Although health behaviors did not worsen with duration, physical health still declined in several studies, especially for body weight. One possibility is that the health behaviors were poorly measured; the validity of self-reported health behaviors has been long-questioned [51,52,53]. All of the studies included in this review relied on self-reported information, which leaves open the possibility that behaviors may have indeed been affected with duration, but this pattern was not detected because of measurement error. Future research should clarify these patterns with stronger health behavior data.
Apart from measurement error, the inconclusive findings for health behaviors may also suggest that Asian immigrants face additional health risks that accumulate with longer U.S. residence that are distinct from individual-level behavior change. One possibility is stress; migration is an inherently stressful experience; immigrants contend with language barriers, blocked labor market opportunities, guilt over leaving family members in origin countries and concerns over immigration status. These stressors have been associated with worse health, independently of other migration characteristics, such as English proficiency [54]. With longer duration, immigrants also have more exposure to discrimination on the basis on their race or nativity. Racial discrimination has been consistently associated with poorer health outcomes among Asians, such as higher BMI, oorer self-rated health, and chronic conditions [55]. Connecting this to duration, stressors can exert a cumulative effect, such that those with the longest duration should have the poorest health. Indeed, longer-term Asian immigrants reported more stress than shorter-term immigrants [15]. While a majority of the studies considered duration as a proxy for acculturation, there were a few that conceptualized duration in light of cumulative stress [16,37].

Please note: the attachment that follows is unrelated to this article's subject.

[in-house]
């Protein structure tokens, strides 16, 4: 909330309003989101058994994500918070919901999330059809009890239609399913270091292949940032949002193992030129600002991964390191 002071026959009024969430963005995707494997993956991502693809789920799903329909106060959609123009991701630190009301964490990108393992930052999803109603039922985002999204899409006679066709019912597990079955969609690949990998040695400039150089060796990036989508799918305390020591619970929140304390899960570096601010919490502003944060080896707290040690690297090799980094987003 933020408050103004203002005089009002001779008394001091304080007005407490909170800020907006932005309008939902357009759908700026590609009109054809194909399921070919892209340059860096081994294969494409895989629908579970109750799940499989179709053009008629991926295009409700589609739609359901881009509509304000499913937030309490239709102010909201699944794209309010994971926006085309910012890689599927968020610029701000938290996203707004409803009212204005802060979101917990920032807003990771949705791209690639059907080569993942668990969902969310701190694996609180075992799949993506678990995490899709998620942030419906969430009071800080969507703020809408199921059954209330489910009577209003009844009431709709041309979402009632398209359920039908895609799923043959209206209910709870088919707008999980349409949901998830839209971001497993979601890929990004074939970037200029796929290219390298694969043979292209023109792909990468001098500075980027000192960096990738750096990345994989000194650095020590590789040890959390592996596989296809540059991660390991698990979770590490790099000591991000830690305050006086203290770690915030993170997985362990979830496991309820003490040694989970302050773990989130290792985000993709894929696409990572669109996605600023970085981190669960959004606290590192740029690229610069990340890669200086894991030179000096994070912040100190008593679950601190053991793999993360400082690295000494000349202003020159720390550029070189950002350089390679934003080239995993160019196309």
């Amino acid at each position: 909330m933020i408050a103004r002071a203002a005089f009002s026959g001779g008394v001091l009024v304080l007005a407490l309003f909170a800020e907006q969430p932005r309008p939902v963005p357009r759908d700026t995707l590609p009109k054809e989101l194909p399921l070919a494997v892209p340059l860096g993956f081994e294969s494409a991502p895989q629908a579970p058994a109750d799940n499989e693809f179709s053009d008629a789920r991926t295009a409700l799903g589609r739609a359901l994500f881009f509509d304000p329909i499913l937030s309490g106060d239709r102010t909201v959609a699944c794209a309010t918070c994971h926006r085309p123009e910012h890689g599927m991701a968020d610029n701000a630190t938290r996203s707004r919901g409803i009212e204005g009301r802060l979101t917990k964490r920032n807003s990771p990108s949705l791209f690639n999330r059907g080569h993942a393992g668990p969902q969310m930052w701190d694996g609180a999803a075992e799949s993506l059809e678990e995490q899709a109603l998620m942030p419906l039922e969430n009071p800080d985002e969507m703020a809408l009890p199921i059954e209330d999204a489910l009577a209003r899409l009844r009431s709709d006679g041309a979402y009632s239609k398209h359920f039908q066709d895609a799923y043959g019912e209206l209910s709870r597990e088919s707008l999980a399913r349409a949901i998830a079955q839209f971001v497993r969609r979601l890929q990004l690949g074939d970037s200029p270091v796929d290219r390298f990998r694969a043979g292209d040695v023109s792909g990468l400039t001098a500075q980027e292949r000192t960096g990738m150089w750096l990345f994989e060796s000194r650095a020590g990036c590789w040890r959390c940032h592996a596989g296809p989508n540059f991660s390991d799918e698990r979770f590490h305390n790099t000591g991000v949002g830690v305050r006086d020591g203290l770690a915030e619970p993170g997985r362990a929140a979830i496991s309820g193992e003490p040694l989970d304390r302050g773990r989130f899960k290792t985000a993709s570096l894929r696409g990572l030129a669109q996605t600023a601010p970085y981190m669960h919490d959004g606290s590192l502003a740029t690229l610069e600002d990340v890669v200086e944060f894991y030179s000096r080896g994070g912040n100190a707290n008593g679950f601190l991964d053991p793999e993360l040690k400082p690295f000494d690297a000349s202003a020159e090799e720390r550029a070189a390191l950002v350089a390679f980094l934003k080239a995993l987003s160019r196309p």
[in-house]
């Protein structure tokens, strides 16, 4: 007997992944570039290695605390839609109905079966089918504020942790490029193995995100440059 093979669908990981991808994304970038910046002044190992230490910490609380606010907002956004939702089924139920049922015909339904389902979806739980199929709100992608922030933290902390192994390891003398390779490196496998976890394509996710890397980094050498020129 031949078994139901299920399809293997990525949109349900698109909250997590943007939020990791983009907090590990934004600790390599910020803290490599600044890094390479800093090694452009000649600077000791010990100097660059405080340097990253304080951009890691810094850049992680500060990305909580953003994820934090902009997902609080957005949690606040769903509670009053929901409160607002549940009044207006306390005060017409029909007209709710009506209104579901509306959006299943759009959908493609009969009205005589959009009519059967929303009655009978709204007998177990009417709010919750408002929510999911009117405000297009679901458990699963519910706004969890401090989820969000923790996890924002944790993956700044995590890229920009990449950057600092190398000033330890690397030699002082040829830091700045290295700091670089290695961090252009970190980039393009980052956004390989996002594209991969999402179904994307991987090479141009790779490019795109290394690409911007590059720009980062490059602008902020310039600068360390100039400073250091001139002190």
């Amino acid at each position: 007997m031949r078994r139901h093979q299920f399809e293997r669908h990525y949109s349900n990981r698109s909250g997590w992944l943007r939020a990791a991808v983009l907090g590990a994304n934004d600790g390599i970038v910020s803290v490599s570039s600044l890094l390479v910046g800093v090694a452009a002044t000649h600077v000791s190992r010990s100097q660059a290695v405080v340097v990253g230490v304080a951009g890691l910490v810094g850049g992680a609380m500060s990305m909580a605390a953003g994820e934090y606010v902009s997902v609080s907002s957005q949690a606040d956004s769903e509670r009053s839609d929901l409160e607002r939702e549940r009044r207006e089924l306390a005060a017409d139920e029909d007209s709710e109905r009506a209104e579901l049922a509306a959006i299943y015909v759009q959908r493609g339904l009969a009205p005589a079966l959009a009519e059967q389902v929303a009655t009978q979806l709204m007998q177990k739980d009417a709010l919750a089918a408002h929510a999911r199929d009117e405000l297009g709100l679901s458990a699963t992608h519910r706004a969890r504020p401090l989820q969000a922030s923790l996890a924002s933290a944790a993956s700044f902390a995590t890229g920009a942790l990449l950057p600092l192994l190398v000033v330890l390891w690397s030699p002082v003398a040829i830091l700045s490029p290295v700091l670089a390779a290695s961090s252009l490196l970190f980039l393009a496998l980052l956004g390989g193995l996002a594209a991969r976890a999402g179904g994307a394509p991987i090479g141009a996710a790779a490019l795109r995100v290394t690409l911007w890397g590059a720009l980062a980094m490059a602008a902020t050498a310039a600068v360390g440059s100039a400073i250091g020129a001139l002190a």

The impact of migration-related stressors can ebb and flow with U.S. residence, however, suggesting that the relationship between duration and health outcomes need not be linear. Hurh & Kim [56] suggest there are two critical stages of vulnerability in regard to immigrant stress. The earliest stage immediately follows migration and is the result of stressors from migrating, such as language barriers, underemployment and social isolation. The latter stage occurs 11–15 years after migration and is the result of social marginality as immigrants confront structural and racial barriers that prohibit their full integration into the native-born White mainstream. They found some support for theory among male Korean immigrants; the prevalence of poor mental health was highest in the earliest years of residence and again at the later years. This approach has not been widely applied in national-level studies and physical health outcomes, but can serve as a useful example for future stress and coping models.
Another possibility for health decline over duration in the absence of worsening health behaviors may be due to cohort differences. Duration and cohort effects are confounded in cross-sectional data; differences between duration groups may not actually be due to increased U.S. residence, but because the groups are unique cohorts that possess distinct features [57]. It is possible that the longer duration groups may have poorer demographic profiles or health status to begin with. Thus, their worse health patterns relative to the more recent duration groups are reflecting their compositional disadvantage and not any U.S. residence-related health decline.